> 
> For some definition of GCC, which is apparently you.


No, just the GCC manual.


>> It's a wild, wild, wild claim to begin with. You are arguing that any
>> bug, ANY bug whatsoever, which qualifies for the title "how GCC
>> currently behaves" because if a bug is currently present, then GCC
>> currently behaves in a buggy manner...
>>
>> ... any such bug is, ***because*** GCC currently does it, now part of
>> the documentation on "GNU C", a language dialect with documentation.
>>
>> Can you show me where on
>> https://gcc.gnu.org/onlinedocs/gcc/C-Extensions.html the GCC
>> documentation states that "C Extensions include anything that GCC
>> currently does, no matter what, no matter how documented or undocumented"?
> 
> I see:
> 
> `-Wno-implicit-int (C and Objective-C only)'
>      This option controls warnings when a declaration does not specify a
>      type.  This warning is enabled by default in C99 and later dialects
>      of C, and also by `-Wall'.
> 
> `-Wno-implicit-function-declaration (C and Objective-C only)'
>      This option controls warnings when a function is used before being
>      declared.  This warning is enabled by default in C99 and later
>      dialects of C, and also by `-Wall'.  The warning is made into an
>      error by `-pedantic-errors'.


Irrelevant, I shall ignore this comment -- it is not listed on the "C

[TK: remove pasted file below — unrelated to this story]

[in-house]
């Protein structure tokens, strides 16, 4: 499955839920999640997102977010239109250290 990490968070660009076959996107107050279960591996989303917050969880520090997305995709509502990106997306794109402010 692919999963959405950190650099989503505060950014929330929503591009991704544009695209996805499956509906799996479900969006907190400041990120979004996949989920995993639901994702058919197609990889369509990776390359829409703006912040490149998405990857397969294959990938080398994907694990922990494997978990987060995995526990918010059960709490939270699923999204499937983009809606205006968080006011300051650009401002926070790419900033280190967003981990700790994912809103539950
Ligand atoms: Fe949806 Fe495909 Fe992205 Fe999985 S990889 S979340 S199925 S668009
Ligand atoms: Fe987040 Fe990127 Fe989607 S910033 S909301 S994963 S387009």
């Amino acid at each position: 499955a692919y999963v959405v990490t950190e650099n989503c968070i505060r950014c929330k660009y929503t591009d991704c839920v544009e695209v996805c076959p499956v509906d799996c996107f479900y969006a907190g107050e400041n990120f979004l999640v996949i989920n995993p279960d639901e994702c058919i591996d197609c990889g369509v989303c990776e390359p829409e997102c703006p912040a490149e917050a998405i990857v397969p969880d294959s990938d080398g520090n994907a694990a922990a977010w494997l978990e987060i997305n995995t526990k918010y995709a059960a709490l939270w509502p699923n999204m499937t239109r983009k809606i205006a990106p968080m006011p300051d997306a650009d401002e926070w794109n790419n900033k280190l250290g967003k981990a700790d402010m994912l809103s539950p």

Extensions" page.


>> The concept of a language extension has bulletproof meaning. You cannot
>> get around it, redefine it, pretend that something is when it isn't, or
>> otherwise disagree with this bulletproof meaning.
> 
> The concept of a ``language extension'' is not defined anywhere.
> Instead, there are three kinds of behavior not precisely specified by
> the Standard:


The concept of a language extension is defined by the page that says
"these are the extensions to the language". Please take your mendacious
reading of the C standard and put it back where you got it from.


>   - undefined behavior, the behavior upon use of an erroneous construct
>     for which the Standard imposes no requirements whatsoever.
> 
>   - unspecified behavior, where upon the use of a construct for which
>     the Standard imposes two or more possible behaviors, and leaves the
>     selected behavior unspecified.
> 
>   - implementation-defined behavior, unspecified behavior where each
>     implementation documents how the choice is made, and is required to
>     document that choice.
> 
> If the translator precisely defines either undefined behavior (in this
> case, erroneous syntax) or unspecified behavior, then that definition is
> commonly considered to be an extension of that translator.  Nothing